There are precious few records of the women who boarded the Mayflower, but their strength and role in the dramatic voyage and settling in a new land (including cooking the first Thanksgiving feast) cannot be underestimated.
Eighteen adult women boarded the Mayflower at Plymouth, with three of them at least six months pregnant.
They were Susanna White, Mary Allerton and Elizabeth Hopkins who braved the stormy Atlantic knowing that they would give birth either at sea in desperate conditions or in their hoped destination of America.
Women in 1620 had little rights and their history is patchy, given little thought was given to recording their endeavours.
When the ship arrived in Cape Cod, the men went to shore - spending two months trying to find a suitable place to settle before building storehouses and creating the beginnings of Plymouth. The women stayed on the Mayflower to care for the sick and the young - in damp, crowded and filthy conditions, which meant many would die before they were able to step foot on land.
Just five women would make it through that first, harsh winter.
Here, we take a closer look at some of the women who boarded the Mayflower, and their origins in England. You can explore more of the Mayflower Story here and explore all the passengers origins in our interactive guide.
Susanna gave birth to Peregrine while the ship was anchored in Cape Cod in late November 1620 (she also travelled with a fiver-year-old son called Resolved as well). Peregrine would become known as the ‘first born child of New England’ and become a prominent farmer and military captain. Susanna’s husband William would sadly die weeks months later in February 1621.
Susanna, now with a newborn son and a five-year-old to care for, was the only widow who survived that perishing first winter in the New World and one of five women to do so - the others being Elizabeth Hopkins, Mary Brewster, Eleanor Billington and Katherine Carver - who sadly died in May 1621.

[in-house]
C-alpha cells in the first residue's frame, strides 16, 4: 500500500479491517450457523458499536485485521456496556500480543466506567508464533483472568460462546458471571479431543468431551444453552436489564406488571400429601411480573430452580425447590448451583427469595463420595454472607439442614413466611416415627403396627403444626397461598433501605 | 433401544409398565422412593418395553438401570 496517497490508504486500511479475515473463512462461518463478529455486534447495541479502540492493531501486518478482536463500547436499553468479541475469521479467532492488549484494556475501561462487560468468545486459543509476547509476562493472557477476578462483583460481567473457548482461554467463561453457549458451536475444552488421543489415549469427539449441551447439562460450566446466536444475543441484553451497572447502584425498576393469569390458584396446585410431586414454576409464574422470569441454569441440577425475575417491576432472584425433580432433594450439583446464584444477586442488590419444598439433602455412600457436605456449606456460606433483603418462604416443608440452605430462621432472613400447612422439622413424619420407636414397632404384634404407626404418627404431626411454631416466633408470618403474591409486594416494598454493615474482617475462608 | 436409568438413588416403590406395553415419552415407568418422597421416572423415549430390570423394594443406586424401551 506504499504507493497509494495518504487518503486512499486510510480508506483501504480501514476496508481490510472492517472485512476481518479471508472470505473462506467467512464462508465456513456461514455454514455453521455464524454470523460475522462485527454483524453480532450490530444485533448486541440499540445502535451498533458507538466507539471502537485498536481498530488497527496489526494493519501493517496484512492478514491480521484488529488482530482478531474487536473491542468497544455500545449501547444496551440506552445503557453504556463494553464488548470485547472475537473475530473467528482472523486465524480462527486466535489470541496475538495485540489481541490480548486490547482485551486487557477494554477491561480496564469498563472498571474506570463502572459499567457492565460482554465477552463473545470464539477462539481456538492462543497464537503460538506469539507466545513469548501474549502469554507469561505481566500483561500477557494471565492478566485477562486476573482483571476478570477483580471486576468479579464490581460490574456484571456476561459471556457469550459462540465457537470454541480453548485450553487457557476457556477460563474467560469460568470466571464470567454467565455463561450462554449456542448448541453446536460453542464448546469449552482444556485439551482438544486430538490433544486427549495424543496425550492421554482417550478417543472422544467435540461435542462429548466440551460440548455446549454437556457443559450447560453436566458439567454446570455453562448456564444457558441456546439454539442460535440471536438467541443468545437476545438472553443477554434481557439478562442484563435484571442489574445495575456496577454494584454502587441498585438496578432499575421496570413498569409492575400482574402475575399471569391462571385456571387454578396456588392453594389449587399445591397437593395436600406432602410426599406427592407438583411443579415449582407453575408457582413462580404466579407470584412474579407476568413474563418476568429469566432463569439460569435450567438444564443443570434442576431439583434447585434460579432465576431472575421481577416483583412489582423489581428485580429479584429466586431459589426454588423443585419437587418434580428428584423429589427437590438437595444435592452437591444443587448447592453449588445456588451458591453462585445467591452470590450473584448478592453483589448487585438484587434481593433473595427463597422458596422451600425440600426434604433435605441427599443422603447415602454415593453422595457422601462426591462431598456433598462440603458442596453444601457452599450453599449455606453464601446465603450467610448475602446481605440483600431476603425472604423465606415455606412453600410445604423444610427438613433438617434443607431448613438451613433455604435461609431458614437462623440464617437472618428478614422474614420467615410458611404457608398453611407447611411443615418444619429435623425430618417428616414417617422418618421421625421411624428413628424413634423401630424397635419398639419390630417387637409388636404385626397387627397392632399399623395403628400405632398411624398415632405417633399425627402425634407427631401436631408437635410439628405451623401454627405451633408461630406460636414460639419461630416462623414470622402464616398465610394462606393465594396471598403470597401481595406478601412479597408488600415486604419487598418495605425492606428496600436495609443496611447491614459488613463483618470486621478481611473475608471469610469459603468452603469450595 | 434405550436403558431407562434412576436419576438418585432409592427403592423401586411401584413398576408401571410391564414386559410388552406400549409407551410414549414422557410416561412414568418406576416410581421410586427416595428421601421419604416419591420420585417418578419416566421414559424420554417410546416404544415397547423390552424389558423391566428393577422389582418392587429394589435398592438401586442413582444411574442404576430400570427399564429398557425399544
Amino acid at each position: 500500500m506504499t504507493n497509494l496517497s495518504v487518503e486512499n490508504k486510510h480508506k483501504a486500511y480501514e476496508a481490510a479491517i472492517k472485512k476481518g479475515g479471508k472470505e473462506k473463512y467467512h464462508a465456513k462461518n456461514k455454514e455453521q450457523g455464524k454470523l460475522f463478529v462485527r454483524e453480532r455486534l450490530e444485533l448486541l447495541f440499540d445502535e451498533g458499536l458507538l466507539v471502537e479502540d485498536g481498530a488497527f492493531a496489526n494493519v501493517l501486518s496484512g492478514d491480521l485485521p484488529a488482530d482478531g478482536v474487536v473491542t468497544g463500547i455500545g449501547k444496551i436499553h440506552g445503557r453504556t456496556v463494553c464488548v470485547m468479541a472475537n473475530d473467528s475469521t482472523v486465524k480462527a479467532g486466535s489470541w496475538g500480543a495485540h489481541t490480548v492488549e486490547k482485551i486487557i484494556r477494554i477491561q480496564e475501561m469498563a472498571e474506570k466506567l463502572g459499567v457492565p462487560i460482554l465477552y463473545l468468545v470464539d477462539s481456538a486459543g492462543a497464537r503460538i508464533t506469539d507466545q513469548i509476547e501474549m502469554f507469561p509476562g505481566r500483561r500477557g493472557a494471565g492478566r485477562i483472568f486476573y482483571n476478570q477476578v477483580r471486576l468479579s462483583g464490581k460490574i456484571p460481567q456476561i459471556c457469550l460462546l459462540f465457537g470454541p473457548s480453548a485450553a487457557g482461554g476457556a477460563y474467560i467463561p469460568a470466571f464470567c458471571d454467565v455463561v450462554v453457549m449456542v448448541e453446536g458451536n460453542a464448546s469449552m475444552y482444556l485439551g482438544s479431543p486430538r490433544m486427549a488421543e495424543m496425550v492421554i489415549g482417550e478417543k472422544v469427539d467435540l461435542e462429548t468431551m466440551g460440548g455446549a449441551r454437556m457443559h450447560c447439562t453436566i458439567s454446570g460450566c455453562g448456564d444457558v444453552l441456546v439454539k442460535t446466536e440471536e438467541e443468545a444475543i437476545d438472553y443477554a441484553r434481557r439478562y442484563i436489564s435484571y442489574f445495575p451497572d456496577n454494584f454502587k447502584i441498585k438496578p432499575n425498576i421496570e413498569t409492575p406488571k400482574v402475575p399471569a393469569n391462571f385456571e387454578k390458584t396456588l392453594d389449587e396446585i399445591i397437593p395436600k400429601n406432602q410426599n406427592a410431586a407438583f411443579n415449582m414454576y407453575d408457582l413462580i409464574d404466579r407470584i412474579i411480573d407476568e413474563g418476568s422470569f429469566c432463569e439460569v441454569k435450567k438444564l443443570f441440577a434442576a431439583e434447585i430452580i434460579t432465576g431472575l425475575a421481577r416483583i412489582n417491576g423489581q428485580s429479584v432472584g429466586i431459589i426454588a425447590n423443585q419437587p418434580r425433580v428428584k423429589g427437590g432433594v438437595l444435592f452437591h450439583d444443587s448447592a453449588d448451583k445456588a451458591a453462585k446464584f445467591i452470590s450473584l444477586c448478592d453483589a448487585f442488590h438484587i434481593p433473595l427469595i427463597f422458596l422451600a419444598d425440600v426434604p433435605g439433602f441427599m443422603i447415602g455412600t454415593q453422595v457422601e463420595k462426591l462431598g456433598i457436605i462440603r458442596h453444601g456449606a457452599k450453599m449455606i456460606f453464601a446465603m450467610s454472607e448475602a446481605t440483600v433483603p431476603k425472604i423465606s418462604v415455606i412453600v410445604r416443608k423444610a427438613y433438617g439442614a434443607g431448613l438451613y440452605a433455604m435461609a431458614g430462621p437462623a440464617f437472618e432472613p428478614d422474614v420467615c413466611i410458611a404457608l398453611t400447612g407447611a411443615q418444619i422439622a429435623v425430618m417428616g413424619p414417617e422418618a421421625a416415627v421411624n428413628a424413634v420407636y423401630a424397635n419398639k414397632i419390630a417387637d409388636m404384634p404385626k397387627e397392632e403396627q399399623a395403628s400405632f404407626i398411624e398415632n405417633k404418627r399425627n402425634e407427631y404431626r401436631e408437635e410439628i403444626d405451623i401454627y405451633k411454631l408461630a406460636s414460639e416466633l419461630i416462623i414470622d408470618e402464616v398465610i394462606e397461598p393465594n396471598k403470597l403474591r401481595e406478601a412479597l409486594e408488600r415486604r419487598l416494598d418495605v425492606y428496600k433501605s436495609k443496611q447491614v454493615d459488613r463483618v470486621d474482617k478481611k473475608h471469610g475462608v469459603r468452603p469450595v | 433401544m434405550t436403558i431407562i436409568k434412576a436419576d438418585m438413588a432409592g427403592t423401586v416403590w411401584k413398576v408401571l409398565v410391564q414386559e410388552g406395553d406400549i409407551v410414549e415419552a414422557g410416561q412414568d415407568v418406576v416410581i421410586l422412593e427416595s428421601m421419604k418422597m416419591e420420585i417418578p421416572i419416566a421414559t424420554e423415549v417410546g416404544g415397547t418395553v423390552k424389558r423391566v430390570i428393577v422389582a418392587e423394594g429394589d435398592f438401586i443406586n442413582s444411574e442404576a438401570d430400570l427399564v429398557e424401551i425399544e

These four women, together with young daughters and male and female servants, would go on to cook the first iconic Thanksgiving feast.
She would marry again, to widower Edward Winslow, and have five children - their’s would be the first marriage in the new Plymouth Colony on May 12, 1621. Susanna would certainly have been one of the more prominent figures in the new settlement, married to Edward, who was a leader in the community.
She is buried in Winslow Cemetery in Marshfield, Massachusetts, where today there is a large stone memorial bearing her name along with her children and second husband.
In recent years new evidence has surfaced that links Susanna to Nottinghamshire, where it believed she lived at Scrooby Manor.
Evidence uncovered by local historian and expert in English Separatists, Sue Allan, indicates that Susanna resided at Scrooby Manor in North Nottinghamshire before making the epic journey to New England in 1620.
“The origin of Susanna Winslow has long been a mystery as, until now, we’ve been unable to identify her maiden name and birthplace,” said Sue Allan.
“Identifying the origins of the female pilgrims is a real challenge as there is generally so little information recorded about them – women had very few rights at that time, but they are so significant when painting the picture of the Pilgrim history.”
Historian Sue Allan (third from left) with American descendants of Susanna White outside Scrooby Manor